Blast from the past from about my freshman year.

          1. Demonstrating once again the need for a “like” button.

            Peak of my punk period was seeing Husker Du live in Seattle a couple years after this came out. Guys at college used to joke that you could tell if I was last in the bathroom cause the radio was set to this music.

            1. go on Youtube and type in “new math die trying”…..a western NY punk band that was very good.

              Dead Kennedy’s were fing great. Black Flag, Clash, Jam (ok not really punk)..what a time for real music unlike the crap today

    3. It’s not just following the money, you have to look at who is on the ACLU’s board too. Every single one of them is a Democratic Party member, and like every Democrat controlled institution it’s evolved into just another Super-PAC for the Party.

      1. Very good point. liberalism has changed to pushing cultural marxism and communicated as “diversity, inclusion, equity” where European American Christians are the enemy of all things.

        ACLU doesn’t seem to have diverse leadership at all..sort of like the heads of censorship at FB, Twitter, Google..take a look and its very non diverse so to speak..

    4. …market forces at work…

      I have to disagree.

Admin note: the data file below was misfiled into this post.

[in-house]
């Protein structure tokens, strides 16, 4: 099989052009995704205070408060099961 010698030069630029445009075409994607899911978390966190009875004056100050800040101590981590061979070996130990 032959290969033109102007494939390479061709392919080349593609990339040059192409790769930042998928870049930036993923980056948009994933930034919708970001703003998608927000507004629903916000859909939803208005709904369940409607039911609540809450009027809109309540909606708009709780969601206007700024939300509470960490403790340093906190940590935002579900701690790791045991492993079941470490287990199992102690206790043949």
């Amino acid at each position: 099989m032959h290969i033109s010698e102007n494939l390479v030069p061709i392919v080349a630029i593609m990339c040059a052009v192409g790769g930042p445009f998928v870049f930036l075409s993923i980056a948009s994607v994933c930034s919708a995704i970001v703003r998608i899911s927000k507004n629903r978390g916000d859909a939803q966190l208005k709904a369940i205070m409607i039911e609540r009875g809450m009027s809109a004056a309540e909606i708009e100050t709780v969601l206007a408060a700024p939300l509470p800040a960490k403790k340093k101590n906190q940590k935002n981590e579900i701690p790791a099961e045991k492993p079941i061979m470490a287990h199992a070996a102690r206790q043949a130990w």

I think they feel they’re going to get a seat at the table along with Facebook, Twitter, etc as “the official word” on approved news and what American’s rights actually are.

      Such as “This week the rally to support Ivanka Trump’s presidential bid in San Diego was shutdown by police due to supporters not properly filling out form 12345abc with the San Diego police department. Professor WW Longbottom of the ACLU explains that this isn’t a 1st amendment issue because…”

      Who else has more credibility with the public regarding civil rights? The ACLU is just pandering to obtain a position of power with the fucking Democrats, like every other two-bit political action group in the country if they’re smart. Get ‘em while you can while there’s still some left.

    5. “There are few higher principles than, “He who pays the piper calls the tune”.“

      Do you think you can clearly describe one of them?

    6. Sure, he who pays the piper calls the tune, but in this case the piper sought out donors who wouldn’t call a tune it didn’t want to play.